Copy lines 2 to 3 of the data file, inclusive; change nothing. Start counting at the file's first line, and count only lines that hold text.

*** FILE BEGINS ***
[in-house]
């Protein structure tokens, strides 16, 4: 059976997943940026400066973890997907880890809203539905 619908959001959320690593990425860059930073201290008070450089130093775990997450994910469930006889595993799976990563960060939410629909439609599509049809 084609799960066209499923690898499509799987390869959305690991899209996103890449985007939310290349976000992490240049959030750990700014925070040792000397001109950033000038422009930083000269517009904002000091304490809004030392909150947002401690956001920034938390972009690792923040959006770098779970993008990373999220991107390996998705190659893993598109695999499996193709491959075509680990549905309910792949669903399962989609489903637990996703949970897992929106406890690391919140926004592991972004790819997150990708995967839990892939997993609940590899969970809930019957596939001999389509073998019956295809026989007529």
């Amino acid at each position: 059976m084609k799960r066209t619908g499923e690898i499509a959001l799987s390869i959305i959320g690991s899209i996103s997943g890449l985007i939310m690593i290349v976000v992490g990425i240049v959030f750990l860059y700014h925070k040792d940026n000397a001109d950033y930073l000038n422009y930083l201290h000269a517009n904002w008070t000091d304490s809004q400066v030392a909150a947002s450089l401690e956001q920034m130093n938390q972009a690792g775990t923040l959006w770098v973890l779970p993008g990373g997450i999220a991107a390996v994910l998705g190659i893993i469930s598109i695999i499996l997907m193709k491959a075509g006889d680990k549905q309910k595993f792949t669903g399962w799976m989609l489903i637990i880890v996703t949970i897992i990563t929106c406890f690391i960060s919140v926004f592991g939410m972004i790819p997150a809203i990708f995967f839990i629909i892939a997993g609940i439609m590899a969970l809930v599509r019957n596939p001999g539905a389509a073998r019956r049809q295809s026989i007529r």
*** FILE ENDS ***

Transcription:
């Protein structure tokens, strides 16, 4: 059976997943940026400066973890997907880890809203539905 619908959001959320690593990425860059930073201290008070450089130093775990997450994910469930006889595993799976990563960060939410629909439609599509049809 084609799960066209499923690898499509799987390869959305690991899209996103890449985007939310290349976000992490240049959030750990700014925070040792000397001109950033000038422009930083000269517009904002000091304490809004030392909150947002401690956001920034938390972009690792923040959006770098779970993008990373999220991107390996998705190659893993598109695999499996193709491959075509680990549905309910792949669903399962989609489903637990996703949970897992929106406890690391919140926004592991972004790819997150990708995967839990892939997993609940590899969970809930019957596939001999389509073998019956295809026989007529």
């Amino acid at each position: 059976m084609k799960r066209t619908g499923e690898i499509a959001l799987s390869i959305i959320g690991s899209i996103s997943g890449l985007i939310m690593i290349v976000v992490g990425i240049v959030f750990l860059y700014h925070k040792d940026n000397a001109d950033y930073l000038n422009y930083l201290h000269a517009n904002w008070t000091d304490s809004q400066v030392a909150a947002s450089l401690e956001q920034m130093n938390q972009a690792g775990t923040l959006w770098v973890l779970p993008g990373g997450i999220a991107a390996v994910l998705g190659i893993i469930s598109i695999i499996l997907m193709k491959a075509g006889d680990k549905q309910k595993f792949t669903g399962w799976m989609l489903i637990i880890v996703t949970i897992i990563t929106c406890f690391i960060s919140v926004f592991g939410m972004i790819p997150a809203i990708f995967f839990i629909i892939a997993g609940i439609m590899a969970l809930v599509r019957n596939p001999g539905a389509a073998r019956r049809q295809s026989i007529r």